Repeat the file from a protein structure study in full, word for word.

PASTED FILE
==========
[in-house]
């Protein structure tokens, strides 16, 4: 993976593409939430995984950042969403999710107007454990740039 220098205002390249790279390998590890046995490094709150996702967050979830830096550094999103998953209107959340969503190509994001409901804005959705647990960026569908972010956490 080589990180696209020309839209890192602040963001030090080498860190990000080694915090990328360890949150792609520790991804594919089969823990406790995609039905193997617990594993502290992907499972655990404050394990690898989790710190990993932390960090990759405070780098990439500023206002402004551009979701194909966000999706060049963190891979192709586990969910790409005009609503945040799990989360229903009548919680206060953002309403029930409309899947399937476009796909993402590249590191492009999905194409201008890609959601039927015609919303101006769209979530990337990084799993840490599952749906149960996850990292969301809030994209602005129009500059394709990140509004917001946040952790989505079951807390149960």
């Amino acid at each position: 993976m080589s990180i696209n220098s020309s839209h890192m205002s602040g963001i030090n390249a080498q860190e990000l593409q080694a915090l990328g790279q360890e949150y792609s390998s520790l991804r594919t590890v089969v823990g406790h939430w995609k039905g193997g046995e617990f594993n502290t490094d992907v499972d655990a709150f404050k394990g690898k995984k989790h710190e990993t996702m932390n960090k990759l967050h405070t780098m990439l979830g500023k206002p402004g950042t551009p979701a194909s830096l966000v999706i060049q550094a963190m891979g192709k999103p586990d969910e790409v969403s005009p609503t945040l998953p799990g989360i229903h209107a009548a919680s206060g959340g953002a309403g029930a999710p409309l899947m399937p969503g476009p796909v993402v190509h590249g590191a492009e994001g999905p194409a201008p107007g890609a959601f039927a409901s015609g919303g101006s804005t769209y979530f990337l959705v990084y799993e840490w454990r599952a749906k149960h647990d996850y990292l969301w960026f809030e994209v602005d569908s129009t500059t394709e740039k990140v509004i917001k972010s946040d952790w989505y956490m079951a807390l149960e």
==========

[in-house]
């Protein structure tokens, strides 16, 4: 993976593409939430995984950042969403999710107007454990740039 220098205002390249790279390998590890046995490094709150996702967050979830830096550094999103998953209107959340969503190509994001409901804005959705647990960026569908972010956490 080589990180696209020309839209890192602040963001030090080498860190990000080694915090990328360890949150792609520790991804594919089969823990406790995609039905193997617990594993502290992907499972655990404050394990690898989790710190990993932390960090990759405070780098990439500023206002402004551009979701194909966000999706060049963190891979192709586990969910790409005009609503945040799990989360229903009548919680206060953002309403029930409309899947399937476009796909993402590249590191492009999905194409201008890609959601039927015609919303101006769209979530990337990084799993840490599952749906149960996850990292969301809030994209602005129009500059394709990140509004917001946040952790989505079951807390149960």
């Amino acid at each position: 993976m080589s990180i696209n220098s020309s839209h890192m205002s602040g963001i030090n390249a080498q860190e990000l593409q080694a915090l990328g790279q360890e949150y792609s390998s520790l991804r594919t590890v089969v823990g406790h939430w995609k039905g193997g046995e617990f594993n502290t490094d992907v499972d655990a709150f404050k394990g690898k995984k989790h710190e990993t996702m932390n960090k990759l967050h405070t780098m990439l979830g500023k206002p402004g950042t551009p979701a194909s830096l966000v999706i060049q550094a963190m891979g192709k999103p586990d969910e790409v969403s005009p609503t945040l998953p799990g989360i229903h209107a009548a919680s206060g959340g953002a309403g029930a999710p409309l899947m399937p969503g476009p796909v993402v190509h590249g590191a492009e994001g999905p194409a201008p107007g890609a959601f039927a409901s015609g919303g101006s804005t769209y979530f990337l959705v990084y799993e840490w454990r599952a749906k149960h647990d996850y990292l969301w960026f809030e994209v602005d569908s129009t500059t394709e740039k990140v509004i917001k972010s946040d952790w989505y956490m079951a807390l149960e």